• System.out.println (“Error”);
    • Instead, invert the condition
      • if (! (mark >= 0))
      • System.out.println (“Error”);
    • Can we do better ?
  • Afvinkopdracht 5: Tic-tac-toe
  • Graphic programming The GUI revisited
    • Java, unlike C & C++, has standard packages for graphics
    • 2 related packages and sub-packages support graphics in Java
      • java.awt ( A bstract W indows T oolkit)
      • javax.swing
    • AWT is ‘peer-based’
      • Depends on graphical elements native local platform’s graphics system
      • Unix/Windows graphical programs written using AWT will have a different ‘look and feel’
    • Swing is much more platform independent
      • Graphical components are pre-built and are simply painted onto windows
      • Relies less on the underlying runtime environment
      • Usually slower than AWT-based programs
    • In practice graphical programs are a mixture of Swing and AWT classes
      • AWT takes care of all of the event handling for GUI’s (see later)
  • Frames
    • A frame is a top level window which is a container for graphical components (canvas, buttons, menus etc)
    • The AWT has a Frame class and Swing has a JFrame class
    • The following program displays an empty frame
  • import javax.swing.*; class MyFrame extends JFrame { public MyFrame() { setTitle(&quot;My first graphics program&quot;); setSize(400,300); } } public class FrameTest { public static void main(String[] args) { JFrame frame=new MyFrame(); frame.show(); } }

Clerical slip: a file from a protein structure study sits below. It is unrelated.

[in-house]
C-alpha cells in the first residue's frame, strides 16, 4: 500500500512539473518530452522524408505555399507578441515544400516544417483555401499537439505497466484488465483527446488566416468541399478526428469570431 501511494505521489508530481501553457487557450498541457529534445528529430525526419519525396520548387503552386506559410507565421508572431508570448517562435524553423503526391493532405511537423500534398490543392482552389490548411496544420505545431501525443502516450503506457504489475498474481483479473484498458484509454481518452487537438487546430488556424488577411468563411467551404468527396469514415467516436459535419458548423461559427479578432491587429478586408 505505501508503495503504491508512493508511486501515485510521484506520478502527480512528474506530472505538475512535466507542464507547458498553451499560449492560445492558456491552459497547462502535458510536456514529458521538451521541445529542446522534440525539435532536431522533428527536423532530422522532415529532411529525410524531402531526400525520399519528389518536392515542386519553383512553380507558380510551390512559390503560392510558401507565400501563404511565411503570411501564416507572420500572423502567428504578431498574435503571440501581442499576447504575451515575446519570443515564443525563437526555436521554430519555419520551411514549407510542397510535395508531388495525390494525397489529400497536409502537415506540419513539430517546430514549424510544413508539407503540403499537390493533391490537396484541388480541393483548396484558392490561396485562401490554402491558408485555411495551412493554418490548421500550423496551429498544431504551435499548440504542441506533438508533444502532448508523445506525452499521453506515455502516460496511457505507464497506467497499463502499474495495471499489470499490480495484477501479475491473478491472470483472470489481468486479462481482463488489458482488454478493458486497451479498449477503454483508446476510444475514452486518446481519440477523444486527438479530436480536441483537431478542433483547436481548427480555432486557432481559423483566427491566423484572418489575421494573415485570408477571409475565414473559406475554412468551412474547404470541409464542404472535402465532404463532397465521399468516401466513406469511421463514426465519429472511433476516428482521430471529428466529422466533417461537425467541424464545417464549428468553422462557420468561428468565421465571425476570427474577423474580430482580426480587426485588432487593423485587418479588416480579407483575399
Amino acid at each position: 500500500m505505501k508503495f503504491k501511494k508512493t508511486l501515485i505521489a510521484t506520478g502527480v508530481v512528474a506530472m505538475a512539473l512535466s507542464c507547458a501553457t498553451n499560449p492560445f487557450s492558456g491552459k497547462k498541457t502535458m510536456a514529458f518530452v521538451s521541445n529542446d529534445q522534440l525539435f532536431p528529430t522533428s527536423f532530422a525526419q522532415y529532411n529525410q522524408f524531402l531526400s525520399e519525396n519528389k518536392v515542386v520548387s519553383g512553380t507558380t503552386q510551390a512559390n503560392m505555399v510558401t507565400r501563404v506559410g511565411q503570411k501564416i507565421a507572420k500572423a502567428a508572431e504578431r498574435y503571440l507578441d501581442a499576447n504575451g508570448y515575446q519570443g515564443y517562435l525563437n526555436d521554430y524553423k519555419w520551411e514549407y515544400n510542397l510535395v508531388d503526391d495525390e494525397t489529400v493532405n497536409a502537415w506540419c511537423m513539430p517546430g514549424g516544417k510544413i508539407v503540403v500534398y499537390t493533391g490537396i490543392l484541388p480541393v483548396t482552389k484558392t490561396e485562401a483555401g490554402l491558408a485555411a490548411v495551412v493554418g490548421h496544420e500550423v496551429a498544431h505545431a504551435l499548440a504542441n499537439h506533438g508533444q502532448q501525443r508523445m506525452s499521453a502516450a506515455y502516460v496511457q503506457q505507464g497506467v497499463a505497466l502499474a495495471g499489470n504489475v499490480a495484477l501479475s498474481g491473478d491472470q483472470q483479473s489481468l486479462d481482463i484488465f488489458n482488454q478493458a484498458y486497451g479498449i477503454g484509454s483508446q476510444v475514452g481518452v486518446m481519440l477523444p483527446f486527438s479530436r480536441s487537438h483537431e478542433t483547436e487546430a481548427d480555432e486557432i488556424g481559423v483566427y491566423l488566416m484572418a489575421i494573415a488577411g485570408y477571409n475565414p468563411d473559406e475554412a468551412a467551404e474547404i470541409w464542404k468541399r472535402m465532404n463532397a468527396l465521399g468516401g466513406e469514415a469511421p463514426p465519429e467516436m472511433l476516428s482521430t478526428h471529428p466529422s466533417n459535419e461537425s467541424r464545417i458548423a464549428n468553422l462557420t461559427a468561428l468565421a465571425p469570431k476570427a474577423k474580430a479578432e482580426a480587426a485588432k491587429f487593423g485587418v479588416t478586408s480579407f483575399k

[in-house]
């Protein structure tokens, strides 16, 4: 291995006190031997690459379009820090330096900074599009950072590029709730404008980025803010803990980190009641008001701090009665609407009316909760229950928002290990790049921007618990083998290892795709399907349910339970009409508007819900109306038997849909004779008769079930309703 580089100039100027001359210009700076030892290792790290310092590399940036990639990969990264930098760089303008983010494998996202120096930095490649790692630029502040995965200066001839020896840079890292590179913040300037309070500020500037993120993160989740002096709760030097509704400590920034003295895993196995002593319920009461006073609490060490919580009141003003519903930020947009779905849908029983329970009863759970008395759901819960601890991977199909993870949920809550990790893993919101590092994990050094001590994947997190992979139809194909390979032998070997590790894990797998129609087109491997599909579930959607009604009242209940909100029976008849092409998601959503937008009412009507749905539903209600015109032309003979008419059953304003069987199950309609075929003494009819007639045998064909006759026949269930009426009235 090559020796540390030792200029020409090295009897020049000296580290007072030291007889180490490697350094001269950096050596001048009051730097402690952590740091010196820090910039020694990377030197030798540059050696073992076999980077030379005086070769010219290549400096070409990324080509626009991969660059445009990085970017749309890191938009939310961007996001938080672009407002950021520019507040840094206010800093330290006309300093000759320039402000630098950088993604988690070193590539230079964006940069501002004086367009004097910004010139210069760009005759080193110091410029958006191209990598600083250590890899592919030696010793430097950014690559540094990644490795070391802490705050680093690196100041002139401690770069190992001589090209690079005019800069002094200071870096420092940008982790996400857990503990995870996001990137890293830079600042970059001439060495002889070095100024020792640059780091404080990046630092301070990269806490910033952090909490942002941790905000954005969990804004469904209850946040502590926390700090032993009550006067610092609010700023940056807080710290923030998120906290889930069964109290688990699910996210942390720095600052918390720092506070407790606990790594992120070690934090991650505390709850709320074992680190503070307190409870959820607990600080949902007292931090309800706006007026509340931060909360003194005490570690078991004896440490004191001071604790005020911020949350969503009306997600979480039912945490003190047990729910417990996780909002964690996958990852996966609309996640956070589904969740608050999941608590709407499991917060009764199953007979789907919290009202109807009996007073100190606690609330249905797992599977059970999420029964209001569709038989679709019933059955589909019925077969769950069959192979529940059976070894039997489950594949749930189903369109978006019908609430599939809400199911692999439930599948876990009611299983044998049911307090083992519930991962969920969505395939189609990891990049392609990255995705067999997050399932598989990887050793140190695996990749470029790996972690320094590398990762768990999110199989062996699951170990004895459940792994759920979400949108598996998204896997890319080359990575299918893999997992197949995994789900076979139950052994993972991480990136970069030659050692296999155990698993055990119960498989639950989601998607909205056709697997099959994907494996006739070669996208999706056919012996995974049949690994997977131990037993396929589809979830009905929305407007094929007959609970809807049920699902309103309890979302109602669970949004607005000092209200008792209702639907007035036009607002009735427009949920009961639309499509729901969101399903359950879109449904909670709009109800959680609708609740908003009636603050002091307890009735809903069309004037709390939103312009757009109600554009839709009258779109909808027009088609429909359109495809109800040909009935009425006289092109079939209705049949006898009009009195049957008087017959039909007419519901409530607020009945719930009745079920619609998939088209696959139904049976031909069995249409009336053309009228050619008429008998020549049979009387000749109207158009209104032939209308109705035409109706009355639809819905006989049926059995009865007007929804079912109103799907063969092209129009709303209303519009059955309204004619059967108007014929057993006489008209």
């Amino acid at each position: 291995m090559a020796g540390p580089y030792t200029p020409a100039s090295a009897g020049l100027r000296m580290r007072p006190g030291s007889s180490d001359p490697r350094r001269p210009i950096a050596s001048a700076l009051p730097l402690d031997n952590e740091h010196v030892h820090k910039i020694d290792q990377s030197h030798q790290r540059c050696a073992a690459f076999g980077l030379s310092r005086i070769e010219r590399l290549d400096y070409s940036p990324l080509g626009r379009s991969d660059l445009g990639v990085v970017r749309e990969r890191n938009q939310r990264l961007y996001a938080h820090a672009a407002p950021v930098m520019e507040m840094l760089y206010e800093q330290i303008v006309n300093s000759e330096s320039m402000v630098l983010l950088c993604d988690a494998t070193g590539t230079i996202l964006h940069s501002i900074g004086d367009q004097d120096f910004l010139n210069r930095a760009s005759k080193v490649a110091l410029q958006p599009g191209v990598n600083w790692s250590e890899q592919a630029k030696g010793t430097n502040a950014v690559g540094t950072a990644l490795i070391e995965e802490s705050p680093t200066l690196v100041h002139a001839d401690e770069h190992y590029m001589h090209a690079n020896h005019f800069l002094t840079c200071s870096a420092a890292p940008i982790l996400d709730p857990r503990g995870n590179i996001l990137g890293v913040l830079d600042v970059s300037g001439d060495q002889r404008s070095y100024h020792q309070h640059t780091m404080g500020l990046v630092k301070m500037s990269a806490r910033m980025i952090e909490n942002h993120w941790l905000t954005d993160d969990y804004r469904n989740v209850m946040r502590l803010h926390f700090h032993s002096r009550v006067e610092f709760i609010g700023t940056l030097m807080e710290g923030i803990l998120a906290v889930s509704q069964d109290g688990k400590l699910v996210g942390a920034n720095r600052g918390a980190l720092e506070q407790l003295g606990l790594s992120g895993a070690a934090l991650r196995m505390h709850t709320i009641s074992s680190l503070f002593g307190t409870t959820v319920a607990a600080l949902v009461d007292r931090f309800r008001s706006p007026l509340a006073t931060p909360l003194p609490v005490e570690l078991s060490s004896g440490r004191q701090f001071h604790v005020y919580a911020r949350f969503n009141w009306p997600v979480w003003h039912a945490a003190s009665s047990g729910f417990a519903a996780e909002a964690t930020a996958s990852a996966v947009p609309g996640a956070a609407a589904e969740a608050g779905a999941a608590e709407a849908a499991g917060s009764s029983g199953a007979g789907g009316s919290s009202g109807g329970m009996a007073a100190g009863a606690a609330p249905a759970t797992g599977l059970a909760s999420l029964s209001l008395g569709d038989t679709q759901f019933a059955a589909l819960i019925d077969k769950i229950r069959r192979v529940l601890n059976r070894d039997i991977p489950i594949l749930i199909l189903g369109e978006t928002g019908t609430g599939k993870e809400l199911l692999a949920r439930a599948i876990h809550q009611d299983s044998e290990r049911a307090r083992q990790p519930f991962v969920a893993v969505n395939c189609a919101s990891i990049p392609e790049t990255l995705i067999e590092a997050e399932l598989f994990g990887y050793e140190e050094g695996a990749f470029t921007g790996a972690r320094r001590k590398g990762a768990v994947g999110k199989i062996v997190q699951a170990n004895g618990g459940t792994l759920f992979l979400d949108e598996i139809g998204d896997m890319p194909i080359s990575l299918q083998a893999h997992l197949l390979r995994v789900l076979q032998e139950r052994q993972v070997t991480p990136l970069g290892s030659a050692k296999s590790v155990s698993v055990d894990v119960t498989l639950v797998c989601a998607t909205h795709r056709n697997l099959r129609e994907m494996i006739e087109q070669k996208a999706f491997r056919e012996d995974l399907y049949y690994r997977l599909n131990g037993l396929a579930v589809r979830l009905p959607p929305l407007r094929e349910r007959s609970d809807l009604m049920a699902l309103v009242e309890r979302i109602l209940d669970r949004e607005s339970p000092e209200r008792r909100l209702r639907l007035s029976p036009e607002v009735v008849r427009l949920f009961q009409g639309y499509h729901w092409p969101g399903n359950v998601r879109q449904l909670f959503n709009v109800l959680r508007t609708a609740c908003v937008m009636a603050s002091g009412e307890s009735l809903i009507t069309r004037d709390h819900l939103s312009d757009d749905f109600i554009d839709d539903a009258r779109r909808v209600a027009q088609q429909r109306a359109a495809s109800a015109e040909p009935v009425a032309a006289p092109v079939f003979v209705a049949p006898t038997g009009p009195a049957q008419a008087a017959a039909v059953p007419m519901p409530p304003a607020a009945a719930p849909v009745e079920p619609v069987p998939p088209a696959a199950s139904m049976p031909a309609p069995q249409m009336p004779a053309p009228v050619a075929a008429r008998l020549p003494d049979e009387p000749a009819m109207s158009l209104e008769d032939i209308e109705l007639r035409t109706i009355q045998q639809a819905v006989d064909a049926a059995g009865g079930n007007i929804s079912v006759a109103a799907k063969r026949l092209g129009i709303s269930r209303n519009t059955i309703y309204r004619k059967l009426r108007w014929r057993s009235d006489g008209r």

•  
    • A class MyFrame is defined which is a sub-class of JFrame
      • A title is added
      • The frame is sized to 400x300 (by default, a frame is 0x0)
    • The frame is created by a call to the constructor
    • The frame is displayed by a call to JFrame.show()
      • This creates a separate thread which runs until the program is terminated – the main thread terminates
  • Swing inheritance hierarchy
    • The JFrame class inherits attributes from higher level container classes
      • Typically for resizing and positioning frames
    • Class names beginning with ‘J’ are Swing classes – everything else is part of AWT
  • JFrame JComponent JPanel … .. Component Frame Window Container